Zillur sees her policy degree as the bridge connecting her interests in activism, research, and advocacy.
Headshot of Umama Zillur
Umama Zillur

Born and raised in Bangladesh, Umama Zillur grew up in a family of economists and political scientists which, she said, made pursuing economics as an undergraduate a natural path.

After graduating from Mount Holyoke College in Massachusetts, with a degree in economics, Zillur moved back to Bangladesh, where she worked as a research associate at Power and Participation Research Centre (PPRC). “My work there focused on economic and urban poverty research and policy as well as advocacy.”

While at PPRC, Zillur was also growing and building her own organization, Kotha. “Kotha works on root cases of gender-based violence in Bangladesh,” she said. “Kotha is not exactly a traditional nonprofit organization but more of a community feminist organization. We work on projects spanning social and legal advocacy, education, and broad feminist movement building.”

Zillur also helped found a major feminist alliance in Bangladesh, the Feminists Across Generations Alliance, which organized mass demonstrations in Bangladesh in the anti-rape movement in 2020. “I had one foot in activism and another in research and policy advocacy,” Zillur said, “and studying public policy was beginning to feel like the bridge that connected those two—and a way for me to have the most significant impact.”

Graduate school, she said, seemed the next logical step. “I needed some formal training in the policy space as well as some guidance and mentorship,” said Zillur. “I wanted to feel really confident going into this next phase, playing a role in moving things forward and shaping society in Bangladesh.” Initially drawn to Harris by the University of Chicago’s strong reputation as a policy and research school, Zillur was impressed by both the academic rigor and the focus on social impact that Harris emphasizes. “Compared to the other policy schools, Harris had the rigor, the environment, and the people who were asking the questions I was interested in,” Zillur said.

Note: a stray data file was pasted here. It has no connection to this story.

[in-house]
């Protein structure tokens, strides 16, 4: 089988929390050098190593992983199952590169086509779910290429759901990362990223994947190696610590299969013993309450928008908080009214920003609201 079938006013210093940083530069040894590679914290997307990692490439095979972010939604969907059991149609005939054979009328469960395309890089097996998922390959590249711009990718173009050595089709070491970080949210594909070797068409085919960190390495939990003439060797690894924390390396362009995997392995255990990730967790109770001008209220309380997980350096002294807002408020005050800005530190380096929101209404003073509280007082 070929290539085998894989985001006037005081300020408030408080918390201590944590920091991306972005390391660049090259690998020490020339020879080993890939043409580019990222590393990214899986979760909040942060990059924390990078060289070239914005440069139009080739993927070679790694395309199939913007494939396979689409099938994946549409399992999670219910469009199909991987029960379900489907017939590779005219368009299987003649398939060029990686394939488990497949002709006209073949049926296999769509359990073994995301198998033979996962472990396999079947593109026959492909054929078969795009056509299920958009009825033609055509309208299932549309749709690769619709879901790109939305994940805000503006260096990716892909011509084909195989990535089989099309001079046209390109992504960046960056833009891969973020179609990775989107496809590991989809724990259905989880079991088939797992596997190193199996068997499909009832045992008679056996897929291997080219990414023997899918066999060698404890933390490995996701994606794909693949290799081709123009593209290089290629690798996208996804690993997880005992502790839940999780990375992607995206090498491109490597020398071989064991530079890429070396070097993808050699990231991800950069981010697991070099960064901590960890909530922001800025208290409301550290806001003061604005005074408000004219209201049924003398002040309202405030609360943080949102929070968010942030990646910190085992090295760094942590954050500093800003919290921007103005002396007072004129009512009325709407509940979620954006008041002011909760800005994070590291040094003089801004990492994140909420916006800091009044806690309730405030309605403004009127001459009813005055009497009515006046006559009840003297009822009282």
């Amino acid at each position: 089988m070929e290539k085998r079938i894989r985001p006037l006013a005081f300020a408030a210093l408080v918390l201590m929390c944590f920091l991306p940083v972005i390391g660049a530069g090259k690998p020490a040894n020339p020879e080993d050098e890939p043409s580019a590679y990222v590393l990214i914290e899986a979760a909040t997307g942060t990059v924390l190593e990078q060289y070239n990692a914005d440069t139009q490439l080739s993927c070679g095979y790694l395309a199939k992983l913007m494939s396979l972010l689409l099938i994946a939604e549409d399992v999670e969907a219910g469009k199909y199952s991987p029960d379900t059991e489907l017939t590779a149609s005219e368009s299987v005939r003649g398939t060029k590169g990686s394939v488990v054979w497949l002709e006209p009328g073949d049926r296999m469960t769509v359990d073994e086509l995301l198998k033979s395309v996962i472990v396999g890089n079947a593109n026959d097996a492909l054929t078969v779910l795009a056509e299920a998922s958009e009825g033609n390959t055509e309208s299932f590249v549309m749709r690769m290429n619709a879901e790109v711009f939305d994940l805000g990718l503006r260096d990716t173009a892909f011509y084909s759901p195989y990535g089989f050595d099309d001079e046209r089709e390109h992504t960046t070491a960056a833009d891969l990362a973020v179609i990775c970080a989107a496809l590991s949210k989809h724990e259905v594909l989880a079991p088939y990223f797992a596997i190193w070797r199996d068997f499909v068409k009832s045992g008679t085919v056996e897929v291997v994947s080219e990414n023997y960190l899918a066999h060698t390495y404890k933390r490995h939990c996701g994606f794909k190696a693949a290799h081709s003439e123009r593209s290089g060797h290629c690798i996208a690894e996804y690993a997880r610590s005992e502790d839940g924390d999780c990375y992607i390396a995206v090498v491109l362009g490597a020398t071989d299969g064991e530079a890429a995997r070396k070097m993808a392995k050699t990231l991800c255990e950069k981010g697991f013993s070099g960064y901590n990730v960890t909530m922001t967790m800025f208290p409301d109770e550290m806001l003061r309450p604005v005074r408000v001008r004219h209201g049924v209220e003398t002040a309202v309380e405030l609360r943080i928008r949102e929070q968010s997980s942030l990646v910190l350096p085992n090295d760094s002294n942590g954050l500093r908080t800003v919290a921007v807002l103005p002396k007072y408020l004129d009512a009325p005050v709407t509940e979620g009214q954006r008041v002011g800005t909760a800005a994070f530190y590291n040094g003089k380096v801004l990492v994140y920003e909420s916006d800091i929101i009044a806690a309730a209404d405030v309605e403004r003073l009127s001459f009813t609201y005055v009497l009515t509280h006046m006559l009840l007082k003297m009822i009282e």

Zillur’s experience working with issues related to gender-based and sexual violence in Bangladesh also drew her to The Pearson Institute, where she is currently a Pearson Fellow. As a Fellow, Zillur secured a research assistantship with Assistant Professor Anjali Adukia, who works with the Messages, Identity, and Inclusion in Education Lab, which explores how gender and race representation in textbooks impacts students’ educational outcomes. “Pearson has been invaluable in providing access to these incredible opportunities with leading scholars and thought leaders,” Zillur says.

After graduating from Harris, Zillur hopes to return to Bangladesh to further develop and continue the work she’s started. “I would like to take the skills that I learn at Harris and expand on the work that I’ve done with Kotha. I want to become a person who is a key player in Bangladesh’s policy landscape and across south Asia,” Zillur said.